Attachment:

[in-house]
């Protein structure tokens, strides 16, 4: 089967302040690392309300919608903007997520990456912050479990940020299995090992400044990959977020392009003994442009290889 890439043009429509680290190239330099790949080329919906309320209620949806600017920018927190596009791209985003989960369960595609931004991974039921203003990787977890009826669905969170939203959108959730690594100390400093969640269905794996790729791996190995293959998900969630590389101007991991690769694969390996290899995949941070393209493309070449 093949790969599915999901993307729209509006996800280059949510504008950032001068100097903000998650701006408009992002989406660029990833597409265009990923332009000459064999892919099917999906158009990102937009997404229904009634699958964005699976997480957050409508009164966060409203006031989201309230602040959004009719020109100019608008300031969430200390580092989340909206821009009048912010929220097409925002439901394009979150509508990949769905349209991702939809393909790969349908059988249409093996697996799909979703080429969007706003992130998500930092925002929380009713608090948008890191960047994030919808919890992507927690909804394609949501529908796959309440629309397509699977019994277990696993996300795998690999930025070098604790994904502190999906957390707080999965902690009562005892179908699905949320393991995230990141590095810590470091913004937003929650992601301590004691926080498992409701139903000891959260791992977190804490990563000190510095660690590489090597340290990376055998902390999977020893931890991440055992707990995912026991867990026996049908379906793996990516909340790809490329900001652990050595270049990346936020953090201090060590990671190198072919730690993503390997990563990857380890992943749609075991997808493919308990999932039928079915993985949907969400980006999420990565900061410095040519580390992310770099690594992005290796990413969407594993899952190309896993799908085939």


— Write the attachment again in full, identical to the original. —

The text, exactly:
[in-house]
């Protein structure tokens, strides 16, 4: 089967302040690392309300919608903007997520990456912050479990940020299995090992400044990959977020392009003994442009290889 890439043009429509680290190239330099790949080329919906309320209620949806600017920018927190596009791209985003989960369960595609931004991974039921203003990787977890009826669905969170939203959108959730690594100390400093969640269905794996790729791996190995293959998900969630590389101007991991690769694969390996290899995949941070393209493309070449 093949790969599915999901993307729209509006996800280059949510504008950032001068100097903000998650701006408009992002989406660029990833597409265009990923332009000459064999892919099917999906158009990102937009997404229904009634699958964005699976997480957050409508009164966060409203006031989201309230602040959004009719020109100019608008300031969430200390580092989340909206821009009048912010929220097409925002439901394009979150509508990949769905349209991702939809393909790969349908059988249409093996697996799909979703080429969007706003992130998500930092925002929380009713608090948008890191960047994030919808919890992507927690909804394609949501529908796959309440629309397509699977019994277990696993996300795998690999930025070098604790994904502190999906957390707080999965902690009562005892179908699905949320393991995230990141590095810590470091913004937003929650992601301590004691926080498992409701139903000891959260791992977190804490990563000190510095660690590489090597340290990376055998902390999977020893931890991440055992707990995912026991867990026996049908379906793996990516909340790809490329900001652990050595270049990346936020953090201090060590990671190198072919730690993503390997990563990857380890992943749609075991997808493919308990999932039928079915993985949907969400980006999420990565900061410095040519580390992310770099690594992005290796990413969407594993899952190309896993799908085939």